Wearing wide smiles, 10 grassroots volunteers deployed at Tampines MRT station handed out information leaflets, answered questions from commuters and shouted "No train service today".
Pre-school centre manager Brenda de Silva, 41, directed the crowd to other modes of transport for over two hours on Sunday, soldiering on despite a heel injury that requires her to wear a leg cast.
She was one of about 100 Community Emergency Response Team (Cert) volunteers helping commuters to navigate the planned closure of the East-West line stations on Sunday.
Cert volunteers are trained in skills such as first aid and crowd control, to handle emergencies and crisis situations as part of the People's Association (PA) emergency preparedness.
Formed in 2004, Cert has 900 groups of volunteers across various constituencies today, each with about 20 members.
Over at Pasir Ris MRT station, some 15 volunteers also advised commuters on alternative routes.
A PA spokesman said: "Our volunteers respond because they want to help fellow residents whose lives may be affected by train disruptions, no different from how they would respond if residents were affected by other crises."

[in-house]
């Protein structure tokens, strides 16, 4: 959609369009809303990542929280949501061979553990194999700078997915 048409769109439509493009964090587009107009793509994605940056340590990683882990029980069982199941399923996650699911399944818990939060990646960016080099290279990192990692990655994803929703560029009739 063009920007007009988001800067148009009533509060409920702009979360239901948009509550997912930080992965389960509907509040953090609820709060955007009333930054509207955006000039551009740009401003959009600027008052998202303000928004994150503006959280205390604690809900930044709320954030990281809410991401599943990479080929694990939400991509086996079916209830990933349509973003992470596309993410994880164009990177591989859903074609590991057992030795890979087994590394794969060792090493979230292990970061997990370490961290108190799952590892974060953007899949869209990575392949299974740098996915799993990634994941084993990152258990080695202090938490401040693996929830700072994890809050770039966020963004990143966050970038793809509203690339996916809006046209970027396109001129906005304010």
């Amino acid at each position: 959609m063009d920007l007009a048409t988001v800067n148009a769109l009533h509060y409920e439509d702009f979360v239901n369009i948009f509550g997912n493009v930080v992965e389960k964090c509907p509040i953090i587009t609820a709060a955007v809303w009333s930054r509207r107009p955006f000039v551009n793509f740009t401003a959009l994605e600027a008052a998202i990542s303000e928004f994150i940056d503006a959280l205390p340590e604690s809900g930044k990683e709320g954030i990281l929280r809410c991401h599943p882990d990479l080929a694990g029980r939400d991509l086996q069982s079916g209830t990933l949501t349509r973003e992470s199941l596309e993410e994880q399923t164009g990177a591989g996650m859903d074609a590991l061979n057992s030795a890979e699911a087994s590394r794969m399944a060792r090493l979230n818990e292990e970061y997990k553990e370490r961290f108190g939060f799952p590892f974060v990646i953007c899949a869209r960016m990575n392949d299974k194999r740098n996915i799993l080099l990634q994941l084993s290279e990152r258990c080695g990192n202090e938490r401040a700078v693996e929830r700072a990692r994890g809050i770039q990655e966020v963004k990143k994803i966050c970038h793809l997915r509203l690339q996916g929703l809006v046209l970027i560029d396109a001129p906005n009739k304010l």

A Land Transport Authority spokesman said the volunteers had pitched in as "they are most familiar with the surroundings and residents who may need assistance".
Pointing to a bus stop more than 100m away from Pasir Ris station, volunteer Raymond Wong, 35, said the rail operators did not have enough manpower to station people along the way to reassure commuters that they were headed in the right direction.
"We can be stationed along the walkway to assure commuters, to tell them yes, you are going the right path, please continue on. People will feel better about their situation," said Mr Wong, who works in the telecommunications industry.
"I wouldn't call a planned closure a national emergency," he added.
"But a train breakdown can be chaotic and it is a big issue to some people. As grassroots, we are here to assure our neighbours and friends."